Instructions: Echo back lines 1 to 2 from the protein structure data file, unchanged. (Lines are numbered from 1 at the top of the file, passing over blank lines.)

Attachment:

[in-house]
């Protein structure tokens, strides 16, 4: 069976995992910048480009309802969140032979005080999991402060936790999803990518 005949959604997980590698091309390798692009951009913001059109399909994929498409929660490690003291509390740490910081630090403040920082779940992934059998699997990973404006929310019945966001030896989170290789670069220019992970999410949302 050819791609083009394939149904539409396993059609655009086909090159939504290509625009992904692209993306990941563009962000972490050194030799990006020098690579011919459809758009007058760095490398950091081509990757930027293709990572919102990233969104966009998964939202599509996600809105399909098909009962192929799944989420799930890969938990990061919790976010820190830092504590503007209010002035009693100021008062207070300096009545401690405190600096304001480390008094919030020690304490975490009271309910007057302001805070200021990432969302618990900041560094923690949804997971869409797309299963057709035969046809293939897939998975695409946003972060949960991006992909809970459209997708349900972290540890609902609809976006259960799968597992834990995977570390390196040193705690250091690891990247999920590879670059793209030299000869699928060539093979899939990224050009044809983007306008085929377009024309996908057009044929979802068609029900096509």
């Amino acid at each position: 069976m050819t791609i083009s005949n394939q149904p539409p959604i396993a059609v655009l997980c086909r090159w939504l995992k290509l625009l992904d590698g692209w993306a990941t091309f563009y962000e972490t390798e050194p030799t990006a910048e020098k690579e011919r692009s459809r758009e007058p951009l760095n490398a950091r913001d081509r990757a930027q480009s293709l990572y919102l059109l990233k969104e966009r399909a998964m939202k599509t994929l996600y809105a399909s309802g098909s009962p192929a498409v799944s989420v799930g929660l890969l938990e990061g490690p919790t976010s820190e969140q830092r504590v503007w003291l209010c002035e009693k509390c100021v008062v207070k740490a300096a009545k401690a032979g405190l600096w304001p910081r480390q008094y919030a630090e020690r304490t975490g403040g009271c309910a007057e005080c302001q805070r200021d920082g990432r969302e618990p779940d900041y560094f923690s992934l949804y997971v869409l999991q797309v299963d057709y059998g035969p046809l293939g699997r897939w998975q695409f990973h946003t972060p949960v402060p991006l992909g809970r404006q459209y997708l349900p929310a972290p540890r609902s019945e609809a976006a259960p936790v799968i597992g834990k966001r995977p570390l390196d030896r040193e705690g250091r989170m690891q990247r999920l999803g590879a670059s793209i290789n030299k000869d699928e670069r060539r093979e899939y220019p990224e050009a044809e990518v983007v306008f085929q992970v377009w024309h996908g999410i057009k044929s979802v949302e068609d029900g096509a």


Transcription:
[in-house]
């Protein structure tokens, strides 16, 4: 069976995992910048480009309802969140032979005080999991402060936790999803990518 005949959604997980590698091309390798692009951009913001059109399909994929498409929660490690003291509390740490910081630090403040920082779940992934059998699997990973404006929310019945966001030896989170290789670069220019992970999410949302 050819791609083009394939149904539409396993059609655009086909090159939504290509625009992904692209993306990941563009962000972490050194030799990006020098690579011919459809758009007058760095490398950091081509990757930027293709990572919102990233969104966009998964939202599509996600809105399909098909009962192929799944989420799930890969938990990061919790976010820190830092504590503007209010002035009693100021008062207070300096009545401690405190600096304001480390008094919030020690304490975490009271309910007057302001805070200021990432969302618990900041560094923690949804997971869409797309299963057709035969046809293939897939998975695409946003972060949960991006992909809970459209997708349900972290540890609902609809976006259960799968597992834990995977570390390196040193705690250091690891990247999920590879670059793209030299000869699928060539093979899939990224050009044809983007306008085929377009024309996908057009044929979802068609029900096509």